Southern SE could see late pink salmon push

Rain showers expected this weekend for southern Southeast Alaska promise a much needed drink for the limited number of pink salmon that have returned so far this year to the region — after a recent stretch of dry summer heat threatened to zap their freshwater spawning grounds. The fish that amass in the greatest numbers during July and August have delivered an unusual 2017 return mostly to the northern reaches of the Alaska panhandle. Meanwhile, pinks have been surprisingly absent, at least initially, from the historically strong fishing waters of the Ketchikan area and off Prince of Wales Island. What fish have surfaced in southern Southeast have been dealt the added challenge of navigating low-level freshwater streams en route to spawn, namely on Prince of Wales Island. click here to read the story 08:34

A salmon rare to this part of the world has been caught in another Donegal river

A salmon rare to this part of the world has been caught on the River Crana in Buncrana. The Pink Salmon (also known as a Humpback Salmon) was landed by well-known local angler Mickey McGrory. Abiding by the law, the fish was handed over to Irish Fisheries Ireland (IFI) inspector Peter Kelly. Pat Kane, from the Buncrana Anglers Association, said Pink Salmon in Irish waters was “very rare.” He added: “Nobody knows when the last one would have been caught, although there are ‘rumors’ one was landed by a Greencastle trawler in Lough Foyle in the 1980s. Anglers in the south of the county recently caught the rare salmon in the Drowes river. click here to read the story 14:16

A “mystery” – Pink Salmon warning after species found in Irish rivers

A non-native species of salmon has been found in rivers along the west coast of Ireland, causing concern among Irish fishing authorities. Inland Fisheries Ireland said the pink salmon, which are of Pacific origin, were found in rivers in Counties Galway, Mayo and Donegal. The fishing board said it was concerned about the impact the fish may have on Ireland’s Atlantic species. The pink salmon was also found earlier this month in Scotland. Pink Salmon, also known as humpback salmon, originate from the west coasts of the United States, Canada and northern Asia. click here to read the story  09:32

Prince William Sound’s pink salmon run shows up late, harvest is underway

Up until Monday, numbers of pink salmon returning to Prince William Sound looked like they may be a repeat of last year’s dismal run, but the fish are beginning to show up and the harvest is underway. “On Monday, the common property fishery took about 2.5 million fish. Yesterday, it’s looking about 1.2 million,” Charles Russel said, Alaska Fish and Game’s Area Management Biologist for the Prince William Sound area. “Today, initial reports say that fisheries may be close to yesterday, but we’re a little bit behind, but still catching good numbers of fish.” The sudden pick up will have seiners breathing a sigh of relief after last year’s harvest, which was among the worst on record. The federal government officially declared the run in Prince William Sound and others around the state a disaster in January. click here to read the story 08:51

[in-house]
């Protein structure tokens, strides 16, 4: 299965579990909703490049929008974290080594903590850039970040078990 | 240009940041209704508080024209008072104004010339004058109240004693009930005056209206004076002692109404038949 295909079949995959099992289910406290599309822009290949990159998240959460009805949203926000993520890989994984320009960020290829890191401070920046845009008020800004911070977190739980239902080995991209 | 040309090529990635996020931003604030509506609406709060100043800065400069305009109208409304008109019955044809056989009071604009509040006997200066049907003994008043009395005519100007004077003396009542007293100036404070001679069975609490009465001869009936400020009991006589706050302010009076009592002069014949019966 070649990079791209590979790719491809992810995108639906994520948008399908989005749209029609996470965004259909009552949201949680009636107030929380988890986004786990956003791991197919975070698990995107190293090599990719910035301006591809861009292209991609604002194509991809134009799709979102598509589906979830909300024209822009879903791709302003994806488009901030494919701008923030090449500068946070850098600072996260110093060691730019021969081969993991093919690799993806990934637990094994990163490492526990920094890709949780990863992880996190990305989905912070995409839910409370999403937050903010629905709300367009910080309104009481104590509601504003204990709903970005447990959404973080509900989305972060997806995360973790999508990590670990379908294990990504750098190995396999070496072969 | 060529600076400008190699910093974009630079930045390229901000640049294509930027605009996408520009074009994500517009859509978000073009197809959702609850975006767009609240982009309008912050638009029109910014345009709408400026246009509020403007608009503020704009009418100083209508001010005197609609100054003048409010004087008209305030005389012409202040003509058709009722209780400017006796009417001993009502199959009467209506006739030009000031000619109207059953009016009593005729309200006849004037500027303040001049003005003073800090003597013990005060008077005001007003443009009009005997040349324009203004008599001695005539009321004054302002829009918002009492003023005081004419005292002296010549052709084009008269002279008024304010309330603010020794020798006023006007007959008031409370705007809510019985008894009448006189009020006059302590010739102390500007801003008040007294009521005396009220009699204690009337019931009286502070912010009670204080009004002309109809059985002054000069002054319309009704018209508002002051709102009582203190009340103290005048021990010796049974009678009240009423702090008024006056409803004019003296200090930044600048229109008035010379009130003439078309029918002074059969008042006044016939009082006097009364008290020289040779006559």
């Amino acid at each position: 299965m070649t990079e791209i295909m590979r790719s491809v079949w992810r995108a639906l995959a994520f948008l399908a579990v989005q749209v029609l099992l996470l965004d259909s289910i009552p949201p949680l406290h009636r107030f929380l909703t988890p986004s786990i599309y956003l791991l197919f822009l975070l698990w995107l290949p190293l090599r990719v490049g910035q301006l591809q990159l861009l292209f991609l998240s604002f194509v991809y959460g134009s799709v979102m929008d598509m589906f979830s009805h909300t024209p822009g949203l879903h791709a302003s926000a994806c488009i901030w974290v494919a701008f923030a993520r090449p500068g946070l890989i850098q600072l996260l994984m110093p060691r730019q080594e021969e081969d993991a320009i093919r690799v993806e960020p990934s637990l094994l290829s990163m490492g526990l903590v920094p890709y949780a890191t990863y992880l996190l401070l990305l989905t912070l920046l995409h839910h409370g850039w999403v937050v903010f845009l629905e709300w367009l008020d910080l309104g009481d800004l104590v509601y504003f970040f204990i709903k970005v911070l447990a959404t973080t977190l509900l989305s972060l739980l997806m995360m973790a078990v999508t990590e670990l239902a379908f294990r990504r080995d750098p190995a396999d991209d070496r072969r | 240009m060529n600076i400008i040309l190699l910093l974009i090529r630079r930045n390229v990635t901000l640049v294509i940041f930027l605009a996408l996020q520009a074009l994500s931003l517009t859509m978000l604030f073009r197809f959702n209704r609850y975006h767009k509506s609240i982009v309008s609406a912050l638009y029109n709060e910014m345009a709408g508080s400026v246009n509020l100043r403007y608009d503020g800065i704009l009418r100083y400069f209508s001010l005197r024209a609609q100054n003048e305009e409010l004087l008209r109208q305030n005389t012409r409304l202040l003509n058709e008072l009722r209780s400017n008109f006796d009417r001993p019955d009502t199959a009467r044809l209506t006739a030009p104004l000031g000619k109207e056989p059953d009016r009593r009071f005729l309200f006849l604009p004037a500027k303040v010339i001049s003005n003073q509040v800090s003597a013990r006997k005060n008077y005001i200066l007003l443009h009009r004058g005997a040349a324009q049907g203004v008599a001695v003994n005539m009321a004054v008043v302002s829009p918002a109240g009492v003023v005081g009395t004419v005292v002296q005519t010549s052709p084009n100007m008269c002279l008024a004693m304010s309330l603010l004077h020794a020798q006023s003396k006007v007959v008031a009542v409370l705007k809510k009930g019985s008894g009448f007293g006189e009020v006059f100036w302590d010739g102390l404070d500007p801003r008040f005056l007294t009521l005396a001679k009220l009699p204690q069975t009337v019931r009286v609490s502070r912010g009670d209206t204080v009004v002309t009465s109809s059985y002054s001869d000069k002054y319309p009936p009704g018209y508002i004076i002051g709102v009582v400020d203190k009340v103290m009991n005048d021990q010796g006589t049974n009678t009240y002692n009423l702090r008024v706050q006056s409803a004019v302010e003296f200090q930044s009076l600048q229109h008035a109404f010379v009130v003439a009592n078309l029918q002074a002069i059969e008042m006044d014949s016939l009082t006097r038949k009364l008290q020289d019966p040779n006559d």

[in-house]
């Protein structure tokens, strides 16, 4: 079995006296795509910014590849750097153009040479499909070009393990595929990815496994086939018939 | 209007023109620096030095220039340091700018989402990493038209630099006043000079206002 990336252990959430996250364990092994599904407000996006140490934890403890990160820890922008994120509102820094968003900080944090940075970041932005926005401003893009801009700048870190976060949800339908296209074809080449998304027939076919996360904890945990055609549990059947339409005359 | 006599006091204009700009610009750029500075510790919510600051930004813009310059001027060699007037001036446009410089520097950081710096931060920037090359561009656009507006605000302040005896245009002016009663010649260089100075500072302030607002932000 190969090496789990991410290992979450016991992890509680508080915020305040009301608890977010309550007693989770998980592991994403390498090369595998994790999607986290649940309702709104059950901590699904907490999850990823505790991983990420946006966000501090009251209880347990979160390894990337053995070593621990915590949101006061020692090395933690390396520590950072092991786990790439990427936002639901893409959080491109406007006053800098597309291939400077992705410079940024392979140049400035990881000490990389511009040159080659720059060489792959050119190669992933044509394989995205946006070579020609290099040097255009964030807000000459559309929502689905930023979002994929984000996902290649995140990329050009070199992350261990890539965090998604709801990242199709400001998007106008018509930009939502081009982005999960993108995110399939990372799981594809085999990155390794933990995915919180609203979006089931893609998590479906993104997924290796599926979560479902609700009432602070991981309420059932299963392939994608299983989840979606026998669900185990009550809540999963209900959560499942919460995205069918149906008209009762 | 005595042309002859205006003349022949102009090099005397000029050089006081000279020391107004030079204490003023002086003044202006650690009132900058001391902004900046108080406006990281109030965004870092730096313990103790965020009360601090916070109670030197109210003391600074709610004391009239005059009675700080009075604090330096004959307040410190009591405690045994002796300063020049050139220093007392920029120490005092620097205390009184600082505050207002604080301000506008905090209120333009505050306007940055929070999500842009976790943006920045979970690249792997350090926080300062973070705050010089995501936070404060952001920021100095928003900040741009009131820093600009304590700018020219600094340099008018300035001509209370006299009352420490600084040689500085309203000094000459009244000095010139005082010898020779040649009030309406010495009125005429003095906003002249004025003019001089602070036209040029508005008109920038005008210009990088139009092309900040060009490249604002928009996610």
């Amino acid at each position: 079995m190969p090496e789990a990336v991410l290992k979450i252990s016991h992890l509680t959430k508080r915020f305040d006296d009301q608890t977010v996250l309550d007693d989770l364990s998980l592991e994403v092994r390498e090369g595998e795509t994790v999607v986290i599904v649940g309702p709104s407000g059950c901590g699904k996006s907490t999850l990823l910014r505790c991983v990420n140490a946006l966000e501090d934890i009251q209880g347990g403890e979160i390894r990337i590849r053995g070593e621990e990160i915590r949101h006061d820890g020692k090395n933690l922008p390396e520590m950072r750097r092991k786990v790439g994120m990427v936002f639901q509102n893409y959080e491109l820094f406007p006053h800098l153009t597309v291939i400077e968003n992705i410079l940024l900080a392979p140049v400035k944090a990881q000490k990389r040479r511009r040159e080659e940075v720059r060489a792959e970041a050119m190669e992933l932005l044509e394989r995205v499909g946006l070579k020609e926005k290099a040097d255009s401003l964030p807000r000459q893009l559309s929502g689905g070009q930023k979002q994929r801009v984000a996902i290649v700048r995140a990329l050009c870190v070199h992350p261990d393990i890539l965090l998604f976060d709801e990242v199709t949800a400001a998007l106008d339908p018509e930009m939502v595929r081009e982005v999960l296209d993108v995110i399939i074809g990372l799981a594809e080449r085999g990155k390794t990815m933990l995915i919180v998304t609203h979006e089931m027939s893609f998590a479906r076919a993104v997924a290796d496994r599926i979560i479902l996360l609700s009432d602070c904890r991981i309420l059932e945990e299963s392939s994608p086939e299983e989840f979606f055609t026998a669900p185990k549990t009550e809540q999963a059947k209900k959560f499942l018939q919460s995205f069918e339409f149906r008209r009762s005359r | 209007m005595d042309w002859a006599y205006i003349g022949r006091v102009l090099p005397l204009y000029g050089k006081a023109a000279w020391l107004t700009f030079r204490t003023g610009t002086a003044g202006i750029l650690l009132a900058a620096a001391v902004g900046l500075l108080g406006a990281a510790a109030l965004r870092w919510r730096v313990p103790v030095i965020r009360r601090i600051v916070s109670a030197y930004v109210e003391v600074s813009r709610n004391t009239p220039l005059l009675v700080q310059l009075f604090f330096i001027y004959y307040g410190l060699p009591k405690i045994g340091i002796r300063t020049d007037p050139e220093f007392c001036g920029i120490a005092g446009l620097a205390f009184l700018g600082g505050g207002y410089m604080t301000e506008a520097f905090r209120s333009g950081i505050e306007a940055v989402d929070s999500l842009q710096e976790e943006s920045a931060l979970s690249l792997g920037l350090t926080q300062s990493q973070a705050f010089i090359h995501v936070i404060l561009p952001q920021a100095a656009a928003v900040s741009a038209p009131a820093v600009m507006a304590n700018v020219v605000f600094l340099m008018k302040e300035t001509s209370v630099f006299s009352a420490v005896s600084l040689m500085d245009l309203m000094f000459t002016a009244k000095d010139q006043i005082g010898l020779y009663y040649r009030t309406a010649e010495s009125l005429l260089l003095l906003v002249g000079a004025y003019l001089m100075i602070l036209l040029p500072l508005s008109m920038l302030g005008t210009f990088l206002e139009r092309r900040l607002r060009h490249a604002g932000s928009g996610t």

Too many pink salmon in Kachemak Bay?

Tucked into a narrow fjord on the south side of Kachemak Bay is a small lagoon, 700 feet wide, and only a couple thousand feet long. At low tide, a salty trickle connects it to the ocean. At high tide, at the height of the summer, treble hooks fly between a flurry of skiffs as salmon snaggers circle the net pens in the center of the lagoon. Seines scoop up tens of thousands of fish in an attempt to pay for the hatchery, as hatchery operators collect eggs from the fish that swarm the creek. A few weeks later, carcasses rot, eggs incubate and Tutka Lagoon fades back into relative obscurity. Until this year, that is, when a wave of controversy spilled out through that narrow channel like the 100 million pink salmon they hope to release, flooding across Kachemak Bay State Park to Homer, up Cook Inlet, and down to Juneau, prompting the governor to send a fleet of commissioners to brace against the wave. click here to read the story 09:03

Alaska Pink Salmon Fishery Set To Rank as Worst in 20 Years

pink salmonAlaska’s 2016 pink salmon fishery is set to rank as the worst in 20 years by a long shot, and the outlook is bleak for all other salmon catches except sockeyes. “Boy, sockeye is really going to have to carry the load in terms of the fishery’s value because there’s a lot of misses elsewhere,” said Andy Wink, a fisheries economist with the Juneau-based McDowell Group. The historical peaks of the various salmon runs have already passed and the pink salmon catch so far has yet to break 35 million on a forecast of 90 million. That compares to a harvest of 190 million pinks last year. Weekly tracking through August 15 shows the pace of the Chinook salmon harvest (341,000) is down 42 percent versus last year in net fisheries, cohos (under 2 million) are down 20 percent, and the chum catch (12 million) is down 25 percent. Read the article here 14:42